Mark Fisher died earlier this year. I didn’t even know about it. He wasn’t much older than me. But similarly he suffered from severe depression, having struggled with it for a long time. That is what finally got him, by way of suicide. He was an interesting writer and no doubt his depression gave an edge to his way of thinking and communicating.
His book on capitalist realism was insightful and brought difficult ideas down to ground level. He had a talent for explanation, connecting the unfamiliar to the familiar. His descriptions of capitalism in some ways fits in with Corey Robin’s theory of the reactionary mind, but with his own twist. Here is Fisher from Capitalist Realism:
“When it actually arrives, capitalism brings with it a massive desacralization of culture. It is a system which is no longer governed by any transcendent Law; on the contrary, it dismantles all such codes, only to re-install them on an ad hoc basis. The limits of capitalism are not fixed by fiat, but defined (and re-defined) pragmatically and improvisationally. This makes capitalism very much like the Thing in John Carpenter’s film of the same name: a monstrous, infinitely plastic entity, capable of metabolizing and absorbing anything with which it comes into contact.”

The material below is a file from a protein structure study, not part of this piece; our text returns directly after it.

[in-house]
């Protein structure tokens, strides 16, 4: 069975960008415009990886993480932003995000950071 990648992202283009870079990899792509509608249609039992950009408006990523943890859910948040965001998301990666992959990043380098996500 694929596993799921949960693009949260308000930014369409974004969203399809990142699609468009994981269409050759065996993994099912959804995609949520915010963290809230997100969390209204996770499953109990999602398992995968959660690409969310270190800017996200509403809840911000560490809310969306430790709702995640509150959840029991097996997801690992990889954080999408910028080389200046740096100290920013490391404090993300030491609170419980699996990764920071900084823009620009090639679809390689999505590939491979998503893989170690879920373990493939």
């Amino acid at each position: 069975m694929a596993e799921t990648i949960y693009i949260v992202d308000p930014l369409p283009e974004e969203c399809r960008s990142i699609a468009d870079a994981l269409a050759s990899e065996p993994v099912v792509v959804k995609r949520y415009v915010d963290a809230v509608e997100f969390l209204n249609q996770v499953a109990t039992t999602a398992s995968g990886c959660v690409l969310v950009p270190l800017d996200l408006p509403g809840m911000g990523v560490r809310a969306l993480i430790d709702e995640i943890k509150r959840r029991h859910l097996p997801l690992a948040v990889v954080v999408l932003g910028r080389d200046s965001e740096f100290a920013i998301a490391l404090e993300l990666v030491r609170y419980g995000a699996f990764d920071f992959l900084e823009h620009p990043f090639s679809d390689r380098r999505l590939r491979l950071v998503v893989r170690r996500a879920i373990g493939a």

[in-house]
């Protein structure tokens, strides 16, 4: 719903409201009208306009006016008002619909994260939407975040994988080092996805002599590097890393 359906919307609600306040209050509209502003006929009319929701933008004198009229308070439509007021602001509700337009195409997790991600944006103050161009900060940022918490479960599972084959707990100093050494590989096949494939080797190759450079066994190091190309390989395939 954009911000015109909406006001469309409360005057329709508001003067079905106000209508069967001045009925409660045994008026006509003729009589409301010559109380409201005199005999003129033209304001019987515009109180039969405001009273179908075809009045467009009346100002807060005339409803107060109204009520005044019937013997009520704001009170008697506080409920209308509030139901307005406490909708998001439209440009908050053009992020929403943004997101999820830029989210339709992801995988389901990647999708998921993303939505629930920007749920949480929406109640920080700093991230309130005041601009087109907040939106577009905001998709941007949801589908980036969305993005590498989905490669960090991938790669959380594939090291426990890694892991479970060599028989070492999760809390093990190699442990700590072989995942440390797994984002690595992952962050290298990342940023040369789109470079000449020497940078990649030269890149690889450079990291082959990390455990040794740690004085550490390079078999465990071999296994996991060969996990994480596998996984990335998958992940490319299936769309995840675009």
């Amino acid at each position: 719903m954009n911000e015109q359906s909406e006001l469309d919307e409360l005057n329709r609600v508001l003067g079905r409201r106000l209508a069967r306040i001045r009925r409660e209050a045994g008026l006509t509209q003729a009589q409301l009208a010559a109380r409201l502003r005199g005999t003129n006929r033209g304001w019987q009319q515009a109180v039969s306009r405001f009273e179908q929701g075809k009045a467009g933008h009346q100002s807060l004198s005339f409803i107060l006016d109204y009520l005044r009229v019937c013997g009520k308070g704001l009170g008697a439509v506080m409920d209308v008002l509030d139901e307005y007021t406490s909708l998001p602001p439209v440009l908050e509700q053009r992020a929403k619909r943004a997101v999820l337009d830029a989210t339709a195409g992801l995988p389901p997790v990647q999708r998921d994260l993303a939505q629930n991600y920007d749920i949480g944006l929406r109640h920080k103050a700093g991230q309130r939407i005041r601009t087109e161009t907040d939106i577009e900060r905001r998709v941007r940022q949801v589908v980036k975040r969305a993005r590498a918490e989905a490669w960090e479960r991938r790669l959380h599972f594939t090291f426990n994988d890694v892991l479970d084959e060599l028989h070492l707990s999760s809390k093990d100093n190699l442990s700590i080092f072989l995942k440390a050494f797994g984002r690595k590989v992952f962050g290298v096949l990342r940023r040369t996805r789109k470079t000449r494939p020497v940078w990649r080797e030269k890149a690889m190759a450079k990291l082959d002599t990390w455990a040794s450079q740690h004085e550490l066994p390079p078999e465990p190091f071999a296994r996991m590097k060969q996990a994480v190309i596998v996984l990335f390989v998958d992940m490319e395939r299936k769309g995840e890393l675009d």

I always appreciate writers who can connect intellectual ideas to pop culture examples. It’s one thing to call something reactionary but it’s a whole other thing to offer a clear image of what that means. That which is reactionary is also dynamically creative in that it can take in anything — not just co-opt but absorb, assimilate, and transform anything and everything it touches (or that touches it). Portraying capitalism as the Thing makes it more real within the imagination.
I just bought his latest book that also just came out this year in the US. I’ll have to prioritize reading it before all else.
In Memoriam: Mark Fisher
by Dan Hassler-Forest, Ellie Mae O’Hagan, Mark Bould, Roger Luckhurst, Carl Freedman, Jeremy Gilbert
Mark Fisher’s K-punk blogs were required reading for a generation
by Simon Reynolds
Remembering Mark Fisher
by David Stubbs